Chronologically Nonlinear Techniques in Traditional Media and Games

This paper was accepted as a work in progress.  A colleague of ours seem interested enough in working on it even further, which may lead to a journal paper in the future.  The paper can be downloaded from the project page.
Although stories in games have become more sophisticated over time, their use of nonlinear techniques has not yet become as prevalent as in traditional media like novels and films. Writers have largely excluded nonlinear techniques from their toolbox, possibly because of fears of introducing inconsistencies when player actions alter past events. However, as we show through a survey of common nonlinear techniques seen in television, novels, and film, games can and have avoided these inconsistencies while maintaining gameplay agency. Many players prefer a high quality static story incorporated into strong gameplay, making the insight from this discussion immediately useful in designing nonlinear game stories. We also discuss some ways in which nonlinear techniques can offer both gameplay and story agency, hopefully bringing the quality of game stories one step closer to their traditional counterparts.

Monday, March 3, 2014

Why Functional Programming Leads to Reliable Software

Patrick Prémont, functional programming architect from local consulting firm Tindr, came to speak to my Programming Paradigms class last week. We're currently learning functional programming in Racket, so who better to speak to the class than someone who actually uses the functional paradigm in industry? The theme of Patrick's talk was that functional programming can create very reliable software when you combine the safety of functions without side effects with the compile-time checking of a good type system.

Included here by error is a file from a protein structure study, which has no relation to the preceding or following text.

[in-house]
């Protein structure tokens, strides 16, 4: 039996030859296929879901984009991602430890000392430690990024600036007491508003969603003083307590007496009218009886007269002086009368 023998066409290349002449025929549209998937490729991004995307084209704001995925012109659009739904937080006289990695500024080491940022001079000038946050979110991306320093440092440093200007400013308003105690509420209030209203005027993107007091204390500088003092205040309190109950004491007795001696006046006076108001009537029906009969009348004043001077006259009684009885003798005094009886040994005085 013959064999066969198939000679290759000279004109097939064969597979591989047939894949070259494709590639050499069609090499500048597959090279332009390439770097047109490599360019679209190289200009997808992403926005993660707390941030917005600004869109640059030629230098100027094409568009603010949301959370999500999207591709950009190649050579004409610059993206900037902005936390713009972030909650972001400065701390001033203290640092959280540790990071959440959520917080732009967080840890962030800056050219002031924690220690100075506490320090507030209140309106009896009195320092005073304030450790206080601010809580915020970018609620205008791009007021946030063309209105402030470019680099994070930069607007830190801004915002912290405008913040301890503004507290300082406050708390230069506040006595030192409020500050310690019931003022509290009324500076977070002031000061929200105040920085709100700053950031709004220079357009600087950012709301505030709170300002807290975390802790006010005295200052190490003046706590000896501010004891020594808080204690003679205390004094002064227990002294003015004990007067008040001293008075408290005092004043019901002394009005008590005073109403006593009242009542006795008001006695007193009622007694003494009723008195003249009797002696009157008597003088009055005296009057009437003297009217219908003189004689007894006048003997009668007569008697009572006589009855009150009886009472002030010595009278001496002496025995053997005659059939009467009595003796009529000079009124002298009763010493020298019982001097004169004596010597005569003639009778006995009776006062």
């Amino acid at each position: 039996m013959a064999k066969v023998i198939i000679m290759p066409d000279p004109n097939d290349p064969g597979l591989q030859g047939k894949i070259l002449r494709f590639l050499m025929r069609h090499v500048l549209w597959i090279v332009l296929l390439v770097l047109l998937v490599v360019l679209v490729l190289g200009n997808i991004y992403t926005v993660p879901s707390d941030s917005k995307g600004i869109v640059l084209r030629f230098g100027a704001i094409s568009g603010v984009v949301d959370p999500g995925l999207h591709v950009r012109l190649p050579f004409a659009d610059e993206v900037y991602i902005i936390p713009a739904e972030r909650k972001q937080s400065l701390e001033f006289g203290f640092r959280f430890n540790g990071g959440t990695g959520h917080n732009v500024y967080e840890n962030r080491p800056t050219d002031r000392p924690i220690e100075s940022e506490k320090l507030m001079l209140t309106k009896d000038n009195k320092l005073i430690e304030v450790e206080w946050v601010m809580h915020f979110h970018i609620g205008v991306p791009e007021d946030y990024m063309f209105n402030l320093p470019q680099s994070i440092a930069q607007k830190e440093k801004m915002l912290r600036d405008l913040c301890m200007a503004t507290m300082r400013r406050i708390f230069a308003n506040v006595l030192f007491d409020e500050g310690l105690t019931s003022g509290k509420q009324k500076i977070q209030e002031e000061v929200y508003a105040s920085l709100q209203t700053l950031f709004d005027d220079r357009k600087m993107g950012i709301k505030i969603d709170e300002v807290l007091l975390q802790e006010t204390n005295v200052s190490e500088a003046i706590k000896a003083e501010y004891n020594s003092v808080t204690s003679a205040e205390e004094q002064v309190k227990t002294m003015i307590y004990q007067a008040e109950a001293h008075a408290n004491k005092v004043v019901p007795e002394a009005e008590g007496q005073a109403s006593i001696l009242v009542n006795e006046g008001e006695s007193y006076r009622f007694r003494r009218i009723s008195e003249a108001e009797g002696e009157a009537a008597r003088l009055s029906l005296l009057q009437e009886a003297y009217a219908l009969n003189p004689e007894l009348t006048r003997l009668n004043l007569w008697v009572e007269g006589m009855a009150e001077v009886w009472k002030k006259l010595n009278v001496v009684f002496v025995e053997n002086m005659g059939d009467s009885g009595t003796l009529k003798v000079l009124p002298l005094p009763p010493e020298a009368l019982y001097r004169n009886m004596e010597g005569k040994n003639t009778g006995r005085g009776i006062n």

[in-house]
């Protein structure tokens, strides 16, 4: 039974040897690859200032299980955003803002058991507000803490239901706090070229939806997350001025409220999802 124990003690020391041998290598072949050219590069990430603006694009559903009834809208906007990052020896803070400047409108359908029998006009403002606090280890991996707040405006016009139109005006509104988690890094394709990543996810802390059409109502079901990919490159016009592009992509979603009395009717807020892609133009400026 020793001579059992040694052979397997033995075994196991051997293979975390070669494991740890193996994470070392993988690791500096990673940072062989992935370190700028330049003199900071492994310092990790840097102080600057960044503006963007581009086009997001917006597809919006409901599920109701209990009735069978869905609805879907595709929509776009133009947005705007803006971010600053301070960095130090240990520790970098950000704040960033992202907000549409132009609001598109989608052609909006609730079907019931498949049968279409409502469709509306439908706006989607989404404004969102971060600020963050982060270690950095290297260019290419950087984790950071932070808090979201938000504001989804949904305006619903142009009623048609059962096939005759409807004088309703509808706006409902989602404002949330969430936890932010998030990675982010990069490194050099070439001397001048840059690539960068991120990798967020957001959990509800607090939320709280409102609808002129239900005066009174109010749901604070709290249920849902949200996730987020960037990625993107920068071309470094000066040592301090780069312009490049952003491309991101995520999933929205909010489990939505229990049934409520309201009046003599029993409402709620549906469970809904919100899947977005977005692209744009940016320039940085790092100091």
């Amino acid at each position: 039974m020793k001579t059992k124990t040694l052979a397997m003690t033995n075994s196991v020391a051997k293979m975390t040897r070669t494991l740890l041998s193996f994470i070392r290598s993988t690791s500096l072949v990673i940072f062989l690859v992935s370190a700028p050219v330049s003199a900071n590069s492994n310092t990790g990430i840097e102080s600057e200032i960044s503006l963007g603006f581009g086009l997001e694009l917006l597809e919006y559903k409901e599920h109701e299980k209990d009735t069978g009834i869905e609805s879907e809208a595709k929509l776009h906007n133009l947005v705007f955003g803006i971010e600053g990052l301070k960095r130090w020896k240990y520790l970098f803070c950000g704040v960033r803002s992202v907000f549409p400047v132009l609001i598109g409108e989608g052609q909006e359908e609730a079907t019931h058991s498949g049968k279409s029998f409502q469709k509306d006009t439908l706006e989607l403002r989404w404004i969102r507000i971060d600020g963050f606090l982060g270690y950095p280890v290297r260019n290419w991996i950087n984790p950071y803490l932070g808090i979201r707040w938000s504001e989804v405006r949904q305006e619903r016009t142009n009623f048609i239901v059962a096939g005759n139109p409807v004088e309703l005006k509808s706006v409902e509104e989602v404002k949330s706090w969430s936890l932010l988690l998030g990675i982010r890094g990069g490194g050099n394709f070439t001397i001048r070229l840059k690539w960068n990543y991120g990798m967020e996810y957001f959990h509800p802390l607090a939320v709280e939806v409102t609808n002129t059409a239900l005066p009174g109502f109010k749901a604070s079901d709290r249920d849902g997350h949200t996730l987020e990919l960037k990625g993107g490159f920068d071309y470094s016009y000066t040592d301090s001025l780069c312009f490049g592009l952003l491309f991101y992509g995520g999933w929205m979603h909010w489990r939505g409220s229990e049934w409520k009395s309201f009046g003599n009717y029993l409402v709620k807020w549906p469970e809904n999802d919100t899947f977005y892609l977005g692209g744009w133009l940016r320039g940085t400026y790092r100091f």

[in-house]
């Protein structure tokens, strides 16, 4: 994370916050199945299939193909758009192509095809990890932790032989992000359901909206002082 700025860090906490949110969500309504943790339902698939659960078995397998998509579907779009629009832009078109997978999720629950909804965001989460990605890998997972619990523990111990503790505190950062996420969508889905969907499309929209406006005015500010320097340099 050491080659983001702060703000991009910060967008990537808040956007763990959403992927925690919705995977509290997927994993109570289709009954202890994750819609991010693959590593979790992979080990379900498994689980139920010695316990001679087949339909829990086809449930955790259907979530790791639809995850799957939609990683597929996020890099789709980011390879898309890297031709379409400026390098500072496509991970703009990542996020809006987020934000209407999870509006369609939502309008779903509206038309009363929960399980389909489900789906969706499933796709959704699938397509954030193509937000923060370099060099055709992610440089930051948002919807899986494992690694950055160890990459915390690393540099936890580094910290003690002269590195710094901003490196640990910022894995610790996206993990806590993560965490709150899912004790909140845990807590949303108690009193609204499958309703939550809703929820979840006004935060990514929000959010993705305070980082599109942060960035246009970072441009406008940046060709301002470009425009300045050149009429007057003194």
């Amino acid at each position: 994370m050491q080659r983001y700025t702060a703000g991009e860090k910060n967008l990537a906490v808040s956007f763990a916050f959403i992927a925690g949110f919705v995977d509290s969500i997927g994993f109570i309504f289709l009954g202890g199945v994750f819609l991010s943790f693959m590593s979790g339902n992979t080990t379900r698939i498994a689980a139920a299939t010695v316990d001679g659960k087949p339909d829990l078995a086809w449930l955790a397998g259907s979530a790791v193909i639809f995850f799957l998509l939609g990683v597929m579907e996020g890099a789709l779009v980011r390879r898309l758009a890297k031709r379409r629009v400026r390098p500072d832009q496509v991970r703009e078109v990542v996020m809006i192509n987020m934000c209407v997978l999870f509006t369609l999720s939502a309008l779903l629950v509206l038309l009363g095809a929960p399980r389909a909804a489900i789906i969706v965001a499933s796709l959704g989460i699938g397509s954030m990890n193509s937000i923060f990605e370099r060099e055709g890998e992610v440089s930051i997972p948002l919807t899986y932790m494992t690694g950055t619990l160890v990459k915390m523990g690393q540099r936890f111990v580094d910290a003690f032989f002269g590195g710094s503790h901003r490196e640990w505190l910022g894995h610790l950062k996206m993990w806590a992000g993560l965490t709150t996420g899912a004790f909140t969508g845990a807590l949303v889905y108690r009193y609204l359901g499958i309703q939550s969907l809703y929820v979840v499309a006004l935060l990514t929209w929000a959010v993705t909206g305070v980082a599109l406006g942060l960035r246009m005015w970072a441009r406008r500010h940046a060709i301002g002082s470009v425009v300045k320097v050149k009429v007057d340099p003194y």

I personally got a lot out of the talk, so hopefully my students did, too.  I appreciated hearing that real companies are using functional programming in real applications.  I've really enjoyed learning Scheme/Racket as a student, but never really heard of anyone using the paradigm beyond perhaps the ability to create anonymous functions in otherwise imperative or object oriented languages.  The pitch about reliability made a lot of sense to me.

Another theme that struck a chord was the focus on using types to make the compiler tell you when you've done something wrong.  I've developed my own philosophy of effective programming throughout my (almost) 12 years of experience, and getting the compiler to catch your mistakes is a big part of it.  I always try to write code that doesn't assume its user will use it correctly, but instead try to produce an error when it's used incorrectly.  I usually think about this from an object-oriented viewpoint, so it was neat to learn how carefully designed types in a functional language can accomplish the same.

Check out the slides above for more details, and share your thoughts on the potential of functional programming when it comes to reliable software!